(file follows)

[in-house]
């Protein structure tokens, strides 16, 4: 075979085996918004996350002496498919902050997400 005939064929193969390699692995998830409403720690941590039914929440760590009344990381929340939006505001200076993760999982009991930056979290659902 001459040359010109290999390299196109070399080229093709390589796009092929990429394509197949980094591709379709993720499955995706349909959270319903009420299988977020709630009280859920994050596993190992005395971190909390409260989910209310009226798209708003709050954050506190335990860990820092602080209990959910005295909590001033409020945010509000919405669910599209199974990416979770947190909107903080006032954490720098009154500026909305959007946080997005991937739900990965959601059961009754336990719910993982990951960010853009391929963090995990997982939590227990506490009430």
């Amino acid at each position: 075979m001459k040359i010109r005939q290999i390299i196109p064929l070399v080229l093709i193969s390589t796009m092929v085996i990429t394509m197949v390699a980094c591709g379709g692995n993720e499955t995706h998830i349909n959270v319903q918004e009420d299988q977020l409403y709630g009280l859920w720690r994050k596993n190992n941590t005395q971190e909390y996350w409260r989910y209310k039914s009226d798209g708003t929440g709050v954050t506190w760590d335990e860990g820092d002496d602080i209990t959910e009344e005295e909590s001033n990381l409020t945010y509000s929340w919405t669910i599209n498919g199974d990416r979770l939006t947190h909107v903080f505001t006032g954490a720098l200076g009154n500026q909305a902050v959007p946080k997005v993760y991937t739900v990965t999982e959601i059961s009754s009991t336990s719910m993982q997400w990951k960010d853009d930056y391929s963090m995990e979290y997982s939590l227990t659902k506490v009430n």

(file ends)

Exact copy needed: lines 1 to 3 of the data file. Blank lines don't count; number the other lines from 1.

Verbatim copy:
[in-house]
């Protein structure tokens, strides 16, 4: 075979085996918004996350002496498919902050997400 005939064929193969390699692995998830409403720690941590039914929440760590009344990381929340939006505001200076993760999982009991930056979290659902 001459040359010109290999390299196109070399080229093709390589796009092929990429394509197949980094591709379709993720499955995706349909959270319903009420299988977020709630009280859920994050596993190992005395971190909390409260989910209310009226798209708003709050954050506190335990860990820092602080209990959910005295909590001033409020945010509000919405669910599209199974990416979770947190909107903080006032954490720098009154500026909305959007946080997005991937739900990965959601059961009754336990719910993982990951960010853009391929963090995990997982939590227990506490009430």
């Amino acid at each position: 075979m001459k040359i010109r005939q290999i390299i196109p064929l070399v080229l093709i193969s390589t796009m092929v085996i990429t394509m197949v390699a980094c591709g379709g692995n993720e499955t995706h998830i349909n959270v319903q918004e009420d299988q977020l409403y709630g009280l859920w720690r994050k596993n190992n941590t005395q971190e909390y996350w409260r989910y209310k039914s009226d798209g708003t929440g709050v954050t506190w760590d335990e860990g820092d002496d602080i209990t959910e009344e005295e909590s001033n990381l409020t945010y509000s929340w919405t669910i599209n498919g199974d990416r979770l939006t947190h909107v903080f505001t006032g954490a720098l200076g009154n500026q909305a902050v959007p946080k997005v993760y991937t739900v990965t999982e959601i059961s009754s009991t336990s719910m993982q997400w990951k960010d853009d930056y391929s963090m995990e979290y997982s939590l227990t659902k506490v009430n």